# Interest Periods

Normally, but not always, the interest period is taken as 1 yr. There may be subperiods of quarters, months, weeks, and so forth.

Nominal versus effective interest: It is generally as-sumed that interest is compounded annually. However, interest may be compounded more frequently. When this occurs, there is a nominal interest or annual percentage rate and an effective interest, which is the figure used in calcu-lations. For example, a savings bank may offer 5 percent interest compounded quarterly, which is not the same as 5 percent per year. A nominal rate of 5 percent com-pounded quarterly is the same as 1.25 percent every three months or an effective rate of 5.1 percent per year. If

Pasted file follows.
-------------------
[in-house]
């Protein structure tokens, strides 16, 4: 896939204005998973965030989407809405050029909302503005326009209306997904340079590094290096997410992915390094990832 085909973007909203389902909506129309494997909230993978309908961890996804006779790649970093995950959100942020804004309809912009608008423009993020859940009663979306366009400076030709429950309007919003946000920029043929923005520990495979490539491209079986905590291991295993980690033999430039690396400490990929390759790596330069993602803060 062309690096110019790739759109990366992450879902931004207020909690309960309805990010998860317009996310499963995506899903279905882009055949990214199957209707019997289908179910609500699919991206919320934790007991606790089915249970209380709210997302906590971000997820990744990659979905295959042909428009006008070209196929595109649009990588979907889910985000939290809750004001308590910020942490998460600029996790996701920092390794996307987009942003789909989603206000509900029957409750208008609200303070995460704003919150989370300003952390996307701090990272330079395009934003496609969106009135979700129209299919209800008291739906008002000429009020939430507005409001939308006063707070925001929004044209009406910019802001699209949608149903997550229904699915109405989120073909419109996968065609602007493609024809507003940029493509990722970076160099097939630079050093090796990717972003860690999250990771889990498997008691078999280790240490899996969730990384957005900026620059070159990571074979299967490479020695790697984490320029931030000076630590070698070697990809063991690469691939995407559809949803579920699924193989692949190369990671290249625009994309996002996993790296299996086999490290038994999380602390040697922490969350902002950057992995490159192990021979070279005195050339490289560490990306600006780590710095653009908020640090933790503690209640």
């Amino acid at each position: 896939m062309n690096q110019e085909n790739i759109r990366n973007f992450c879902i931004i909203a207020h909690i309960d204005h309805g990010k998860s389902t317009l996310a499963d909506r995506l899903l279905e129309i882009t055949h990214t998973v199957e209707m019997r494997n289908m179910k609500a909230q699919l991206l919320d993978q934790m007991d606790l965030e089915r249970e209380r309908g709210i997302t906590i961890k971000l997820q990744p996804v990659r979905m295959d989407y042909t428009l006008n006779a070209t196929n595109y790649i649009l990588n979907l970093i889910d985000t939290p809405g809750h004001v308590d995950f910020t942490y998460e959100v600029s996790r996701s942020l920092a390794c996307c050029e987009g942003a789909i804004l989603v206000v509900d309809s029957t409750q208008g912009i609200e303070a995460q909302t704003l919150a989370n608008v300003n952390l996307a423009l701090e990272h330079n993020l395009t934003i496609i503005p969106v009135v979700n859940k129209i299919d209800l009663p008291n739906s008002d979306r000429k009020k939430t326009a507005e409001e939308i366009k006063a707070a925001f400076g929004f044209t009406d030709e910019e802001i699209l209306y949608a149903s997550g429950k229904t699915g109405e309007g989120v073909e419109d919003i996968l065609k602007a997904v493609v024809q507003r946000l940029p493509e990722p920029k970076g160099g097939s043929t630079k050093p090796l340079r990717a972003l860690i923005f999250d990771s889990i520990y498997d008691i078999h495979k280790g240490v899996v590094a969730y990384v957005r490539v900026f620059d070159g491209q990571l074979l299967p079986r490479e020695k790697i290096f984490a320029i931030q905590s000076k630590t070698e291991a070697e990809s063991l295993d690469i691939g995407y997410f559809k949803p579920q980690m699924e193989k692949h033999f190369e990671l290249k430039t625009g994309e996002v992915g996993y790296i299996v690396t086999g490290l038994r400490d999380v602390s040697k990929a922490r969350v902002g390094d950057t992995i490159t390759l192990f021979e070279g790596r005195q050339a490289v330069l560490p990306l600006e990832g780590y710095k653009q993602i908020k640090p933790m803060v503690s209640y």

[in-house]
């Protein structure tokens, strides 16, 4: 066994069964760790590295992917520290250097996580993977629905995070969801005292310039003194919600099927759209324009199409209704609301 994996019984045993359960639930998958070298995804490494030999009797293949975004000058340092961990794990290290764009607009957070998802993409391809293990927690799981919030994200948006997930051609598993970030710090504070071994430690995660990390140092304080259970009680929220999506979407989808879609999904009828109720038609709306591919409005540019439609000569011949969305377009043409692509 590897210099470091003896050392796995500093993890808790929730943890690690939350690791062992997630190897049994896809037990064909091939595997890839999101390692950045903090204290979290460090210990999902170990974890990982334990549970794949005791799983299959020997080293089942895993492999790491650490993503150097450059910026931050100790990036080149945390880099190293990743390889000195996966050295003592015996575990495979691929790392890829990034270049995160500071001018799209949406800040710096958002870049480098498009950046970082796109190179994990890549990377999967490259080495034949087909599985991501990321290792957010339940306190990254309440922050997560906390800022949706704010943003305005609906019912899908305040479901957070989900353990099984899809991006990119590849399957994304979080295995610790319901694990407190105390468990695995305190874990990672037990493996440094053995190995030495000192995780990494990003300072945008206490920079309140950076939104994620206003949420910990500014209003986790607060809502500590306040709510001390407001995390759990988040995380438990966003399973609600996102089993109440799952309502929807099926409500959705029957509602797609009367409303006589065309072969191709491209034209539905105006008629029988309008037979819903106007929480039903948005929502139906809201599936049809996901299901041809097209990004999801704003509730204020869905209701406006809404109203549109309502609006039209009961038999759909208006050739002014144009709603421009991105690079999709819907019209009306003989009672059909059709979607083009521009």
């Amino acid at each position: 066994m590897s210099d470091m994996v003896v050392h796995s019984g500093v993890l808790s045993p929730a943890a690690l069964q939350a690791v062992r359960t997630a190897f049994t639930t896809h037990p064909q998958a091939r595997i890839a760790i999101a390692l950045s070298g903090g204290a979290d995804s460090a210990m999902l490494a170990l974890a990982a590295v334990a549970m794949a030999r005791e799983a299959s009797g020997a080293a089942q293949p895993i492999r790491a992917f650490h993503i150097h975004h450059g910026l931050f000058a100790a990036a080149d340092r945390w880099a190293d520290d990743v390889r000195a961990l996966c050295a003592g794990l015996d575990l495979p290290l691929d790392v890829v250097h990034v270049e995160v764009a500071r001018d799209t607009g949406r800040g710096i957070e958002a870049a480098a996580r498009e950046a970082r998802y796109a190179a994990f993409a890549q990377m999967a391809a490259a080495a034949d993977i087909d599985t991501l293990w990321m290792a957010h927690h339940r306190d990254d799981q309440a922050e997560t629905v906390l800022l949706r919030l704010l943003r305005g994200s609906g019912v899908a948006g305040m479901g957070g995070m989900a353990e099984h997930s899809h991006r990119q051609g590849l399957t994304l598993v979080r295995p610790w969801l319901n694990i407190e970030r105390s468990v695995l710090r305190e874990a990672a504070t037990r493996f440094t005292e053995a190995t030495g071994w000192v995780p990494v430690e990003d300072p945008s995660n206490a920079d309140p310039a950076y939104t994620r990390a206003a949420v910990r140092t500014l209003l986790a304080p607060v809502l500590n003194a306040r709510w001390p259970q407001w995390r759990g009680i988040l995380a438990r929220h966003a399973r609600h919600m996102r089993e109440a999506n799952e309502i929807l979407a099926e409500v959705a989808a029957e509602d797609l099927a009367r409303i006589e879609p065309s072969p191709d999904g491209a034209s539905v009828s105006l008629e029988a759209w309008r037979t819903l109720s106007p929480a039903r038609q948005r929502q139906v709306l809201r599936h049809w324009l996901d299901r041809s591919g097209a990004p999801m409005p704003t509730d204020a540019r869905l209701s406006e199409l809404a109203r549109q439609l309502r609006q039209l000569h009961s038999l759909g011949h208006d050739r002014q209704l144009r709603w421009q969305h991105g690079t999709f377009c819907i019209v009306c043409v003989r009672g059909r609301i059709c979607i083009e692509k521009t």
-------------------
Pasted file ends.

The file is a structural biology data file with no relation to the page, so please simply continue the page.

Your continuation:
Continuous interest: A special case of effective interestoccurs when the number of periods per year is infinite. This represents a situation of continuous interest, also re-ferred to as continuous compounding. Formulas for con-tinuous interest can be derived by examining limits as M approaches infinity. Formulas for interest factors using continuous compounding are included in Appendix B. Continuous interest is compared to monthly interest in Table 5-7.1.

EXAMPLE:

Compare the future amounts obtained under various compounding periods at a nominal interest rate of 12 per-cent for 5 yr, if P = \$10,000. (See Table 5-7.2.)

Series Payments

Life would be simpler if all financial transactions were in single lump-sum payments, now or at some time in the

future. However, most situations involve a series of regu-lar payments, for example, car loans and mortgages.

Series compound amount factor: Given a series of regu-lar payments, what will they be worth at some future time?

Let

=the amount of a regular end-of-period payment

Then, note that each payment, A, is compounded for a different period of time. The first payment will be com-pounded for N – 1 periods (yr):